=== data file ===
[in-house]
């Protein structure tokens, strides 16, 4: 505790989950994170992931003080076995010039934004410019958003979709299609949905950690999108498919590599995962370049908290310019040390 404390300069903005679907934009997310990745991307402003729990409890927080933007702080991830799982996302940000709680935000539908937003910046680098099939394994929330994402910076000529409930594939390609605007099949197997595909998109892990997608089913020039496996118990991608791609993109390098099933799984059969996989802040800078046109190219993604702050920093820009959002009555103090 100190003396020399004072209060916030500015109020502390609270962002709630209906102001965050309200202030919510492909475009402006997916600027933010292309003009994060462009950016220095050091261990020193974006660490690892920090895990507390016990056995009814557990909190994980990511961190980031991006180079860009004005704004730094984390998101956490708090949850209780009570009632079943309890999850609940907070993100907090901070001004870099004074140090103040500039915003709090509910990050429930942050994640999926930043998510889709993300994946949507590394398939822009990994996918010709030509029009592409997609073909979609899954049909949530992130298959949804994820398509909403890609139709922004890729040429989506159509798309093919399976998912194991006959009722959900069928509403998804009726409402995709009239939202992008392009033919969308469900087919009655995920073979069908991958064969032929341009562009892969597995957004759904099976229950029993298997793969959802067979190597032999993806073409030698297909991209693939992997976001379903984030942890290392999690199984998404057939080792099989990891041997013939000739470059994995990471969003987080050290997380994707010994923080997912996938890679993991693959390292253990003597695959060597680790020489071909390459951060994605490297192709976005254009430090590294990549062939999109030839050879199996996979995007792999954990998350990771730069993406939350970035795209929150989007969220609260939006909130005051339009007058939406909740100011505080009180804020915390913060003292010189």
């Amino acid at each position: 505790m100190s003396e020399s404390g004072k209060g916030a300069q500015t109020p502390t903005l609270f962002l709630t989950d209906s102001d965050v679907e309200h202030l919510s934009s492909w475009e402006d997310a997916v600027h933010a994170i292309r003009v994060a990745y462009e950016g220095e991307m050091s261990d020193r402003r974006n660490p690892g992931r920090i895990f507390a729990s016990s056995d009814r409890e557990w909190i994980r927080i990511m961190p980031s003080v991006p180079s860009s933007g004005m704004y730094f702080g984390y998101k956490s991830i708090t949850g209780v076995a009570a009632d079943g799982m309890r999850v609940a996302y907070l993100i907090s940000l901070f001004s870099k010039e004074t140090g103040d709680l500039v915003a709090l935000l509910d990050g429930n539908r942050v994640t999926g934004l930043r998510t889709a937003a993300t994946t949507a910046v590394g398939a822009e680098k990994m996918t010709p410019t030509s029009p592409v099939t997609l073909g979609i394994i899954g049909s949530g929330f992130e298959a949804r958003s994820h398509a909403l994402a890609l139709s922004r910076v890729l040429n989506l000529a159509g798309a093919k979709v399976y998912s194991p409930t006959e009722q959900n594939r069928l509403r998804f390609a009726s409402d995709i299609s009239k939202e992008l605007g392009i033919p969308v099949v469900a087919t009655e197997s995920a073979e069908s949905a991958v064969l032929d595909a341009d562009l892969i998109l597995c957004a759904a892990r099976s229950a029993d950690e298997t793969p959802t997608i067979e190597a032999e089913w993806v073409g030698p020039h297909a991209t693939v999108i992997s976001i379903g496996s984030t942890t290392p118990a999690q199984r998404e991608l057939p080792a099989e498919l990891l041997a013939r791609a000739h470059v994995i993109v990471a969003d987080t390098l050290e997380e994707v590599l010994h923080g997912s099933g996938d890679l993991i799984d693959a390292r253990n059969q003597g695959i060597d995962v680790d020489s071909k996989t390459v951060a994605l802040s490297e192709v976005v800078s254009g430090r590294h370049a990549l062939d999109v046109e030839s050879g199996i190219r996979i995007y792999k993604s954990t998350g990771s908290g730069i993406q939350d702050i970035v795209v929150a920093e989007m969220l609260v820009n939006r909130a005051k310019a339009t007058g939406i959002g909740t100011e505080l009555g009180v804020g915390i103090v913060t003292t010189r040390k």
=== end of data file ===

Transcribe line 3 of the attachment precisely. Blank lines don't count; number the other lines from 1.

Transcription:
């Amino acid at each position: 505790m100190s003396e020399s404390g004072k209060g916030a300069q500015t109020p502390t903005l609270f962002l709630t989950d209906s102001d965050v679907e309200h202030l919510s934009s492909w475009e402006d997310a997916v600027h933010a994170i292309r003009v994060a990745y462009e950016g220095e991307m050091s261990d020193r402003r974006n660490p690892g992931r920090i895990f507390a729990s016990s056995d009814r409890e557990w909190i994980r927080i990511m961190p980031s003080v991006p180079s860009s933007g004005m704004y730094f702080g984390y998101k956490s991830i708090t949850g209780v076995a009570a009632d079943g799982m309890r999850v609940a996302y907070l993100i907090s940000l901070f001004s870099k010039e004074t140090g103040d709680l500039v915003a709090l935000l509910d990050g429930n539908r942050v994640t999926g934004l930043r998510t889709a937003a993300t994946t949507a910046v590394g398939a822009e680098k990994m996918t010709p410019t030509s029009p592409v099939t997609l073909g979609i394994i899954g049909s949530g929330f992130e298959a949804r958003s994820h398509a909403l994402a890609l139709s922004r910076v890729l040429n989506l000529a159509g798309a093919k979709v399976y998912s194991p409930t006959e009722q959900n594939r069928l509403r998804f390609a009726s409402d995709i299609s009239k939202e992008l605007g392009i033919p969308v099949v469900a087919t009655e197997s995920a073979e069908s949905a991958v064969l032929d595909a341009d562009l892969i998109l597995c957004a759904a892990r099976s229950a029993d950690e298997t793969p959802t997608i067979e190597a032999e089913w993806v073409g030698p020039h297909a991209t693939v999108i992997s976001i379903g496996s984030t942890t290392p118990a999690q199984r998404e991608l057939p080792a099989e498919l990891l041997a013939r791609a000739h470059v994995i993109v990471a969003d987080t390098l050290e997380e994707v590599l010994h923080g997912s099933g996938d890679l993991i799984d693959a390292r253990n059969q003597g695959i060597d995962v680790d020489s071909k996989t390459v951060a994605l802040s490297e192709v976005v800078s254009g430090r590294h370049a990549l062939d999109v046109e030839s050879g199996i190219r996979i995007y792999k993604s954990t998350g990771s908290g730069i993406q939350d702050i970035v795209v929150a920093e989007m969220l609260v820009n939006r909130a005051k310019a339009t007058g939406i959002g909740t100011e505080l009555g009180v804020g915390i103090v913060t003292t010189r040390k």